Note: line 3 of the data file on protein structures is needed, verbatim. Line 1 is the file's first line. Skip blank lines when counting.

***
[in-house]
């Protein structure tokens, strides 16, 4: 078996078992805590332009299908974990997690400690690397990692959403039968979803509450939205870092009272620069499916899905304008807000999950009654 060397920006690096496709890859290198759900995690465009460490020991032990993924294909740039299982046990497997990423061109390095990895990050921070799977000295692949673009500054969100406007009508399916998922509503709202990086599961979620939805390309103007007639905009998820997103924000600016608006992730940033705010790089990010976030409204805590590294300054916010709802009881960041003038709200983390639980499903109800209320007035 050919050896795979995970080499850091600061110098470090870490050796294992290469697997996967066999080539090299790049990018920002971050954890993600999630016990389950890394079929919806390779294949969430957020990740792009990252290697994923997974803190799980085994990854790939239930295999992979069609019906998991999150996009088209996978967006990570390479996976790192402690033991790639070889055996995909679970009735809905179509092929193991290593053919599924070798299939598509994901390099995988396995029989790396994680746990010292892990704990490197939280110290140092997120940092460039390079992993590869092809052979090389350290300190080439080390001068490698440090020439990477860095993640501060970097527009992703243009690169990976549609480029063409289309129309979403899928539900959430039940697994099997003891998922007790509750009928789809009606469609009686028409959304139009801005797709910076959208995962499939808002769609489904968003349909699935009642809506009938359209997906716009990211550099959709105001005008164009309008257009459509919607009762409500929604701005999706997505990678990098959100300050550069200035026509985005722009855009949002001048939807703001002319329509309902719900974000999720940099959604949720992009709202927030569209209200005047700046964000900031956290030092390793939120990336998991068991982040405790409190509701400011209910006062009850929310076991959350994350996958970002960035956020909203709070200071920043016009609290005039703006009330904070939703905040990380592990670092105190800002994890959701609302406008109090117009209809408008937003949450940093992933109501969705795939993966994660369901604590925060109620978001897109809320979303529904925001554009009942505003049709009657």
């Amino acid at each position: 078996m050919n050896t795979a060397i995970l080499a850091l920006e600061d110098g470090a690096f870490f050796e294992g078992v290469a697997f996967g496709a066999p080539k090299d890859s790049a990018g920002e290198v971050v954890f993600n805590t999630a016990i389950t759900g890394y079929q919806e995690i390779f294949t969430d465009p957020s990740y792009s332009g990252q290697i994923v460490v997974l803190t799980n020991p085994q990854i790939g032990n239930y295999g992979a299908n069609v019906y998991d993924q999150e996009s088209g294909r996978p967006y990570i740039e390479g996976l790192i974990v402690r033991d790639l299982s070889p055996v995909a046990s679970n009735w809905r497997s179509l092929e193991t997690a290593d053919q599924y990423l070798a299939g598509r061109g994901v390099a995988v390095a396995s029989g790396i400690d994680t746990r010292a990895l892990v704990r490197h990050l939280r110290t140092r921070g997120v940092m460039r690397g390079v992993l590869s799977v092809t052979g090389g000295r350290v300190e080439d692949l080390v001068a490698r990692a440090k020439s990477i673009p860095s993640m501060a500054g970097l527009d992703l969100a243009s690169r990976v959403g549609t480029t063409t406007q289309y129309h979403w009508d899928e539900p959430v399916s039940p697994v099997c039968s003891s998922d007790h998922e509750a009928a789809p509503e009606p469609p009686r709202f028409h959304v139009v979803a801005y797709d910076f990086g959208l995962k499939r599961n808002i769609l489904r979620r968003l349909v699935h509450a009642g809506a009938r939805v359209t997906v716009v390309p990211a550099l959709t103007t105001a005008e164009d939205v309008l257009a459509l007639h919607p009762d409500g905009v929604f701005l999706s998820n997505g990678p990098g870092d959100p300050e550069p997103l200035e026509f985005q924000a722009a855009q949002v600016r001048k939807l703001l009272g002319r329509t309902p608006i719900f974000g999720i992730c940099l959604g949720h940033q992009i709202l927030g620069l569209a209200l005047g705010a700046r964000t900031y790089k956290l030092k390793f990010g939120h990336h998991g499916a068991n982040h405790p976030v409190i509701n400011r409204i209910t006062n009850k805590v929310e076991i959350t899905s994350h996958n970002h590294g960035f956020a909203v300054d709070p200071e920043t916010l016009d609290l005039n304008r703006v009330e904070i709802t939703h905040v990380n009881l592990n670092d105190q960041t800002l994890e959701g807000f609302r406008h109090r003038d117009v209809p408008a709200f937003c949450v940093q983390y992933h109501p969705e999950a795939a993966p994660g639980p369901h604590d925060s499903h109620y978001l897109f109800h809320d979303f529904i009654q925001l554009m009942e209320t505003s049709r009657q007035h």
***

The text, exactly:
């Amino acid at each position: 078996m050919n050896t795979a060397i995970l080499a850091l920006e600061d110098g470090a690096f870490f050796e294992g078992v290469a697997f996967g496709a066999p080539k090299d890859s790049a990018g920002e290198v971050v954890f993600n805590t999630a016990i389950t759900g890394y079929q919806e995690i390779f294949t969430d465009p957020s990740y792009s332009g990252q290697i994923v460490v997974l803190t799980n020991p085994q990854i790939g032990n239930y295999g992979a299908n069609v019906y998991d993924q999150e996009s088209g294909r996978p967006y990570i740039e390479g996976l790192i974990v402690r033991d790639l299982s070889p055996v995909a046990s679970n009735w809905r497997s179509l092929e193991t997690a290593d053919q599924y990423l070798a299939g598509r061109g994901v390099a995988v390095a396995s029989g790396i400690d994680t746990r010292a990895l892990v704990r490197h990050l939280r110290t140092r921070g997120v940092m460039r690397g390079v992993l590869s799977v092809t052979g090389g000295r350290v300190e080439d692949l080390v001068a490698r990692a440090k020439s990477i673009p860095s993640m501060a500054g970097l527009d992703l969100a243009s690169r990976v959403g549609t480029t063409t406007q289309y129309h979403w009508d899928e539900p959430v399916s039940p697994v099997c039968s003891s998922d007790h998922e509750a009928a789809p509503e009606p469609p009686r709202f028409h959304v139009v979803a801005y797709d910076f990086g959208l995962k499939r599961n808002i769609l489904r979620r968003l349909v699935h509450a009642g809506a009938r939805v359209t997906v716009v390309p990211a550099l959709t103007t105001a005008e164009d939205v309008l257009a459509l007639h919607p009762d409500g905009v929604f701005l999706s998820n997505g990678p990098g870092d959100p300050e550069p997103l200035e026509f985005q924000a722009a855009q949002v600016r001048k939807l703001l009272g002319r329509t309902p608006i719900f974000g999720i992730c940099l959604g949720h940033q992009i709202l927030g620069l569209a209200l005047g705010a700046r964000t900031y790089k956290l030092k390793f990010g939120h990336h998991g499916a068991n982040h405790p976030v409190i509701n400011r409204i209910t006062n009850k805590v929310e076991i959350t899905s994350h996958n970002h590294g960035f956020a909203v300054d709070p200071e920043t916010l016009d609290l005039n304008r703006v009330e904070i709802t939703h905040v990380n009881l592990n670092d105190q960041t800002l994890e959701g807000f609302r406008h109090r003038d117009v209809p408008a709200f937003c949450v940093q983390y992933h109501p969705e999950a795939a993966p994660g639980p369901h604590d925060s499903h109620y978001l897109f109800h809320d979303f529904i009654q925001l554009m009942e209320t505003s049709r009657q007035h």